May 13, 2005

Child abuse ‘snapshot’ shows youngest victims worst injured

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Chris Greeley, M.D., assistant professor of Pediatrics, has been compiling a database of the injuries associated with cases of child abuse and neglect.
photo by Dana Johnson

Child abuse ‘snapshot’ shows youngest victims worst injured

About a quarter of infants who are violently shaken by an abuser will die from brain damage. Three quarters of these infants will literally have the retinas of their eyes torn away from the back of the eye wall from the force of the motion. These shocking results are part of an internal survey conducted at the Monroe Carell Jr. Children's Hospital at Vanderbilt and are no surprise to the survey's author, Chris Greeley, M.D., assistant professor of Pediatrics and medical director of the VCH Child Abuse and Neglect Program.

“This is consistent with what is reported in the literature,” Greeley said. “And this tells me the database we have begun here is likely an accurate snapshot of child abuse in our region.”

Greeley already has 600 entries in the child abuse database he began compiling a few years ago. He presumes a large number of injuries seen at Vanderbilt's Pediatric Emergency Department and in other areas of the hospital that may be related to abuse are not brought to his attention because the findings may not be compelling enough to prove the cause was related to abuse or neglect.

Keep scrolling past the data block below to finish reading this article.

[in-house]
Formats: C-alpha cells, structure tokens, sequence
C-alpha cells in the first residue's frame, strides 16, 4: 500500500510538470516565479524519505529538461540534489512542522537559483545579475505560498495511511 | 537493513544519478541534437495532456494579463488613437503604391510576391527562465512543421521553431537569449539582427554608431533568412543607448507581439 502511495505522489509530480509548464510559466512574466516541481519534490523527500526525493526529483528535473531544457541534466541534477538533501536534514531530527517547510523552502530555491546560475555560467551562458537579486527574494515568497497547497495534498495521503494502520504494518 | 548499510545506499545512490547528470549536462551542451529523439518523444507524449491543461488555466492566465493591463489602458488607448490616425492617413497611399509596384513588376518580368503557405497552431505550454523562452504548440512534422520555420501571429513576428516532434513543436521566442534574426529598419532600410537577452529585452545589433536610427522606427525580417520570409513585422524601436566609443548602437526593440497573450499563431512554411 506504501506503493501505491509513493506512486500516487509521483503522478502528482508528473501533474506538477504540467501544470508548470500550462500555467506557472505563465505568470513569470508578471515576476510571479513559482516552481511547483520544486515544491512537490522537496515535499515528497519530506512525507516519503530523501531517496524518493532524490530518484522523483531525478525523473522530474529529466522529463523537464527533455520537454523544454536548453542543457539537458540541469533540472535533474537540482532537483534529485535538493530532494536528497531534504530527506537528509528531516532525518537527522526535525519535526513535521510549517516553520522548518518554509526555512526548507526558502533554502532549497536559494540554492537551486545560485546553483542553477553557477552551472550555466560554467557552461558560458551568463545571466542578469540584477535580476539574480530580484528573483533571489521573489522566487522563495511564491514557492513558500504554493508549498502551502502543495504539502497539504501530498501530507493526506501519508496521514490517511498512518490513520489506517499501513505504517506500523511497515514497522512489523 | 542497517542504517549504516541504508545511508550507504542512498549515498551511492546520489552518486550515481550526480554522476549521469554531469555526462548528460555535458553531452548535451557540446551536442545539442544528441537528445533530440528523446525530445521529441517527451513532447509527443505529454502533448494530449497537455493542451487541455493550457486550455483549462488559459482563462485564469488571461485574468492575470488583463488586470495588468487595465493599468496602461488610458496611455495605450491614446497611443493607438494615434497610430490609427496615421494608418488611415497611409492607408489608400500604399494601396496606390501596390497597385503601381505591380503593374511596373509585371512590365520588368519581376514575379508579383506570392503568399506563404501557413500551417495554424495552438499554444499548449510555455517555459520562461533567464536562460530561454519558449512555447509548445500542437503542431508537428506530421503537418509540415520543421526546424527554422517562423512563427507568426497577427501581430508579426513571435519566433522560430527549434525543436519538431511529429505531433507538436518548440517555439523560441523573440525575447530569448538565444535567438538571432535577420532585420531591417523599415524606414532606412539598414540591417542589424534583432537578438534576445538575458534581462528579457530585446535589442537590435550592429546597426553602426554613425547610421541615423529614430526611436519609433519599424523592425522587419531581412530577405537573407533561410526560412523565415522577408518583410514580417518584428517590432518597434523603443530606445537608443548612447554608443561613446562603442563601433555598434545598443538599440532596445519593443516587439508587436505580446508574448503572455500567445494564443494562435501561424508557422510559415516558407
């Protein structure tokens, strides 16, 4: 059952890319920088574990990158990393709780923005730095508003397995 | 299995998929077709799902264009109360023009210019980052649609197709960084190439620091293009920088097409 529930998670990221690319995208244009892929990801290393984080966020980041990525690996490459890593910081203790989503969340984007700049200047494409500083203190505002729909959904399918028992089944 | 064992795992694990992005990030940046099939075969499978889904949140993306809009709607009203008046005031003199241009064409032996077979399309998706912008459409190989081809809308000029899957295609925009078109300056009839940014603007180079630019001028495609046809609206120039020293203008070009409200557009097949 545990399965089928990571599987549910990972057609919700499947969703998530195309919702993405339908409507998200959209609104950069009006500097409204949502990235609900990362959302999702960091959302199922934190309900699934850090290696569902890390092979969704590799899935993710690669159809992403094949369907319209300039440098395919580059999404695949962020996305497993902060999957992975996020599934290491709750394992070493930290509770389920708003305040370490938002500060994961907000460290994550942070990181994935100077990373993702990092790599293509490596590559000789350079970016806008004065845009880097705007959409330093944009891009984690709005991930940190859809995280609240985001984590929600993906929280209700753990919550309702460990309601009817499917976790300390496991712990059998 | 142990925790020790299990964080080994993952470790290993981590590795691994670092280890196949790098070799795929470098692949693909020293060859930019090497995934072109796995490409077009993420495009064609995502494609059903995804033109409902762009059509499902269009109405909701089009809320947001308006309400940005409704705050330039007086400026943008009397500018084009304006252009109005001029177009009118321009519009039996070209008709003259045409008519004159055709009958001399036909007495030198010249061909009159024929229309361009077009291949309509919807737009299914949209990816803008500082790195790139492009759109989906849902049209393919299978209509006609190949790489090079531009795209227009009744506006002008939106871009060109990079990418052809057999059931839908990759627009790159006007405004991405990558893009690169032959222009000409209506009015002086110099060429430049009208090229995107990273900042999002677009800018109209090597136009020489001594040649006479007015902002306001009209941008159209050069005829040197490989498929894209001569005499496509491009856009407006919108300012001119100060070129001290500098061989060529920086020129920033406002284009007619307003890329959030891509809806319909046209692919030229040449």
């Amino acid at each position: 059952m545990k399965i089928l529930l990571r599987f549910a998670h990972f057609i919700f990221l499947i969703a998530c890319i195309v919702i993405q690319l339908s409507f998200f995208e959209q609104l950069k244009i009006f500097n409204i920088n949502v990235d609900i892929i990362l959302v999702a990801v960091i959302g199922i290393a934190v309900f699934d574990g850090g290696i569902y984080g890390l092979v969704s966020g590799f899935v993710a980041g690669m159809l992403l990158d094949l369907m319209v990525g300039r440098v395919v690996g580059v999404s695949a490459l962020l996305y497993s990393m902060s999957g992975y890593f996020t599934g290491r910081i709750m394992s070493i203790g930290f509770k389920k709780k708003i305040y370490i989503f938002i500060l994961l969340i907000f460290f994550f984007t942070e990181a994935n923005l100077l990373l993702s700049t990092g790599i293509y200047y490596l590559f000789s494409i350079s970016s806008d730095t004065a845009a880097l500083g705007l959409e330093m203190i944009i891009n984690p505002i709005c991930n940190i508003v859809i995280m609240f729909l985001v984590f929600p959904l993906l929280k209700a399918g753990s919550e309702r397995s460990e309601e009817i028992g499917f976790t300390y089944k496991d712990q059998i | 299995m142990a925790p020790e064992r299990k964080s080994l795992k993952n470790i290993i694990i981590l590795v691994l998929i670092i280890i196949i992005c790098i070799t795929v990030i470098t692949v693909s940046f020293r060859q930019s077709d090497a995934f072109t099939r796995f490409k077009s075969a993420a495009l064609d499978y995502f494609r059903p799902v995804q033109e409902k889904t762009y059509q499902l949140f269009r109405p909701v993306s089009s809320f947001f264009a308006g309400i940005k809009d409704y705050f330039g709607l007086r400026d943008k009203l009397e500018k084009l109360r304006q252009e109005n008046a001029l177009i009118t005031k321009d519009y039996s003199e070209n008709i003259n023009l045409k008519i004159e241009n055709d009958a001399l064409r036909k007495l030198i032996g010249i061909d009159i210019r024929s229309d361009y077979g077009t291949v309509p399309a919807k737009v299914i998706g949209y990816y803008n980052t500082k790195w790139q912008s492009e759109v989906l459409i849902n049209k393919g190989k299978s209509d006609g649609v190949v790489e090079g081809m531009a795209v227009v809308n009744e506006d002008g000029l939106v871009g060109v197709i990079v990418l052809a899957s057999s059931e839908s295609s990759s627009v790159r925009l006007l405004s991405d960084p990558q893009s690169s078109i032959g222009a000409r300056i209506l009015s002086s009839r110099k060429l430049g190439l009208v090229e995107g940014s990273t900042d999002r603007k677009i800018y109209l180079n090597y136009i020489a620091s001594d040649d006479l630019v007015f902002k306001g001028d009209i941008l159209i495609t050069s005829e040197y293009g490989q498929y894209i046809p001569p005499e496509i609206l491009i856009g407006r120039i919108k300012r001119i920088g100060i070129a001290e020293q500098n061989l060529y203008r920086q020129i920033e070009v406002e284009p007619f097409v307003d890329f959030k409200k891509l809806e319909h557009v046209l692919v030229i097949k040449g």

“This is the tip of the iceberg,” Greeley said. “In the world of child abuse, there is a spectrum of certainty. These are the cases where the physician feels compelled to call the child abuse expert to document the case. These are the worst of the worst, the kids that any reasonable physician would say “yes, this is abuse.”

While only a small percentage of the total number of injured children seen at VCH, the numbers represent a very vulnerable group of children.

There are also a large number of neglected children seen at VCH and Greeley is beginning to get a sense of them as well.

“About two-thirds of all child abuse is neglect. We here at VCH see a large number of child neglect cases as well, but they seem to fly below the radar,” Greeley said. “This database is the first step in getting a real handle on the scope of the problem seen here at VCH.”

Greeley says his database is not part of a formal research project. He explains there may be some difference in what is medically diagnosed as child abuse and what is found to meet the legal definition.

While each case in his database is also reported to the state — as required by law — for official tracking of suspected abuse rates in Tennessee, the information which returns to the public is spotty and frequently scarce. The database is a result of multidisciplinary evaluation by the hospital's child abuse review and evaluation (C.A.R.E.) team.

This year Greeley feels the numbers in his database are solid enough to share publicly, and he says he has strong reasons to do so. He wants people to know the types of injuries he sees at VCH in order to boost awareness and to grow support for programs to prevent abuse. The most compelling fact that comes to light in Greeley's database is that tiny infants are hardest hit by violence. Of the 64 official abuse consults in his database from 2004, 37 involved children 1 year old or younger.

“These are completely preventable injuries, and, in fact, some research has shown you can make an impact on the rates of child abuse with startlingly simple actions,” Greeley said.